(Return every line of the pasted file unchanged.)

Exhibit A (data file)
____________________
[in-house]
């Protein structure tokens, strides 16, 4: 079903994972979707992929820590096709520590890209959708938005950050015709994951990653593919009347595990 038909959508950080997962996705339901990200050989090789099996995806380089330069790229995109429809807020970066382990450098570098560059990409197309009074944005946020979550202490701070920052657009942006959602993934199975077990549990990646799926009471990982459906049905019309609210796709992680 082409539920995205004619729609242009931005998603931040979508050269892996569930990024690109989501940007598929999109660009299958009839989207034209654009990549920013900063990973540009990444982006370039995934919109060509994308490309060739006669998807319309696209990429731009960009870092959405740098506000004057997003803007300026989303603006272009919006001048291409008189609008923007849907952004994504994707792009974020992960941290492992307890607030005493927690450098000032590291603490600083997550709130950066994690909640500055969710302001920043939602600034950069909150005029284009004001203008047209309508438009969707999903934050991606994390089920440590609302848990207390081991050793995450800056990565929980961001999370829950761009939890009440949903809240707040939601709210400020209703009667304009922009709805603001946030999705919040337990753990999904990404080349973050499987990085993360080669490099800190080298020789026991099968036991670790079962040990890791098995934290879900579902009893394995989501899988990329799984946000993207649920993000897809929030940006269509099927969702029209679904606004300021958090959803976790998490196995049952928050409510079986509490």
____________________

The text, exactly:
[in-house]
């Protein structure tokens, strides 16, 4: 079903994972979707992929820590096709520590890209959708938005950050015709994951990653593919009347595990 038909959508950080997962996705339901990200050989090789099996995806380089330069790229995109429809807020970066382990450098570098560059990409197309009074944005946020979550202490701070920052657009942006959602993934199975077990549990990646799926009471990982459906049905019309609210796709992680 082409539920995205004619729609242009931005998603931040979508050269892996569930990024690109989501940007598929999109660009299958009839989207034209654009990549920013900063990973540009990444982006370039995934919109060509994308490309060739006669998807319309696209990429731009960009870092959405740098506000004057997003803007300026989303603006272009919006001048291409008189609008923007849907952004994504994707792009974020992960941290492992307890607030005493927690450098000032590291603490600083997550709130950066994690909640500055969710302001920043939602600034950069909150005029284009004001203008047209309508438009969707999903934050991606994390089920440590609302848990207390081991050793995450800056990565929980961001999370829950761009939890009440949903809240707040939601709210400020209703009667304009922009709805603001946030999705919040337990753990999904990404080349973050499987990085993360080669490099800190080298020789026991099968036991670790079962040990890791098995934290879900579902009893394995989501899988990329799984946000993207649920993000897809929030940006269509099927969702029209679904606004300021958090959803976790998490196995049952928050409510079986509490």